Governing by contract as a way to reduce crime? An impact evaluation of the large-scale policy of security pacts

  • Marco Calaresu
  • Moris Triventi
Research Article


In the last decades, governing by contracts, and in particular security contracts and pacts, has been increasingly promoted as a principal means of advancing crime prevention and governing security issues. Security pacts are a form of contract in which various institutional actors declare publicly to approve a common line of action, and/or taking mutual commitments and measures to prevent and control crime and disorder. Unfortunately, impact evaluations of the policy outcomes of security pacts are lacking. In this article, we aim to provide the first rigorous evaluation of the impact of a large-scale policy based on security pacts (involving around 12 million people) on various types of crimes in Italy. We built an ad hoc macro-level panel dataset of the 103 Italian provinces, with indicators covering a period spanning between 2004 and 2013. We applied generalized difference-in-difference models exploiting variation in the time and place in which the policy was adopted. Results indicate that security pacts had a limited impact on crime one year after the adoption, but significantly reduced thefts and micro-criminality two years after the adoption. We also found evidence of heterogeneous effects along province population size, with the largest effects in the larger provinces and null effects in the smaller ones. These findings are robust to a number of different sensitivity checks.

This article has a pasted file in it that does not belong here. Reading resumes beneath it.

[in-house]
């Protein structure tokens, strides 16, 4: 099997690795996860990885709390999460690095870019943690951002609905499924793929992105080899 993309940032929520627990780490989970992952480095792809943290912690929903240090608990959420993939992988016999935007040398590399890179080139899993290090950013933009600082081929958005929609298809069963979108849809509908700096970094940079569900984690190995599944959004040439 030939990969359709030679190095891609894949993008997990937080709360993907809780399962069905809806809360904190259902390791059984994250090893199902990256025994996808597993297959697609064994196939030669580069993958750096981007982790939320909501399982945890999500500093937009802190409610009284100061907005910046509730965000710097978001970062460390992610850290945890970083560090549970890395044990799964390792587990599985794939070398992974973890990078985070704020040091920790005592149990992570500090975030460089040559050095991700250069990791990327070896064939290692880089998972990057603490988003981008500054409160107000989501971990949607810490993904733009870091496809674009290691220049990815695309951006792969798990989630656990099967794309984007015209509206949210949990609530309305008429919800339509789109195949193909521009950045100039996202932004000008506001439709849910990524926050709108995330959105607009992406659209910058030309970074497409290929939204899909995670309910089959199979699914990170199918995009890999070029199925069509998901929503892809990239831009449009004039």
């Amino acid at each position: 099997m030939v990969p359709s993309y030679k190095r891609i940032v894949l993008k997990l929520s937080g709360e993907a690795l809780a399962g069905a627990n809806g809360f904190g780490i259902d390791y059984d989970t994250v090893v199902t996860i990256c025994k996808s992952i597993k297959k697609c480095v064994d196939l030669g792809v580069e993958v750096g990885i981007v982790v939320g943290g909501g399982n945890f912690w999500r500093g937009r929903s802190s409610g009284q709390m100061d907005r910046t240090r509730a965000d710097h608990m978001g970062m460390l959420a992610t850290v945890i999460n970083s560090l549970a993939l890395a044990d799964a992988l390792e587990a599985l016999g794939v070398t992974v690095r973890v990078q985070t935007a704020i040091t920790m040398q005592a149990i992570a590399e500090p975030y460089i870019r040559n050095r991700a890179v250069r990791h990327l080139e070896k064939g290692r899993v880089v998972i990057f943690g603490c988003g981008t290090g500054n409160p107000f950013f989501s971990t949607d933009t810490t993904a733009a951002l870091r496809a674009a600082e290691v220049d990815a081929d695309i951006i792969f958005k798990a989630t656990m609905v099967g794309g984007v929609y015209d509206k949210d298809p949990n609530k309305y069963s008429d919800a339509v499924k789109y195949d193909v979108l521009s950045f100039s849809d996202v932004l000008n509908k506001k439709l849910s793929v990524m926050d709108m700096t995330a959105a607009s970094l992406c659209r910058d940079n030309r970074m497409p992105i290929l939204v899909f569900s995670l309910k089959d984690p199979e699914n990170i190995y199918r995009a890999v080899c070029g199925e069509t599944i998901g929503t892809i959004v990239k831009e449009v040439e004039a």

Difference in differences Policy evaluation Crime Security pacts Heterogeneous effects 



This article is the result of joint research undertaken by the two authors. The paper was presented at the 17th European Society of Criminology (ESC) Annual Conference in Cardiff (13–16 September 2017) and at the 10th ESPAnet Italian Conference (Forlì, 21–23 September 2017). We sincerely thank Anna Bussu at Edge Hill University, the Department of Applied Health, and the Institute for Public Policy and Professional Practice (I4P), for having hosted a public lecture (January 24th, 2018) in which we presented and discussed this work. Our gratitude goes to Anna Bussu, Giorgio Cutuli, Adam Edwards, Ivana Fellini, Tomaso Francesco Giupponi, Raffaele Guetto, Andrew Millie, Gian Guido Nobili, Chiara Poletti, Enrico Rettore, Mauro Tebaldi, Rossella Selmini and Loris Vergolini for discussing and debating ideas, concepts and methods related to an earlier versions of this article. Last but not least, we would also like to thank the three anonymous referees for their detailed and constructive remarks to our work. As usual, all errors remain ours.

Supplementary material

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Authors and Affiliations

  1. 1.Department of LawUniversity of SassariSassariItaly
  2. 2.Department of Sociology and Social ResearchUniversity of TrentoTrentoItaly

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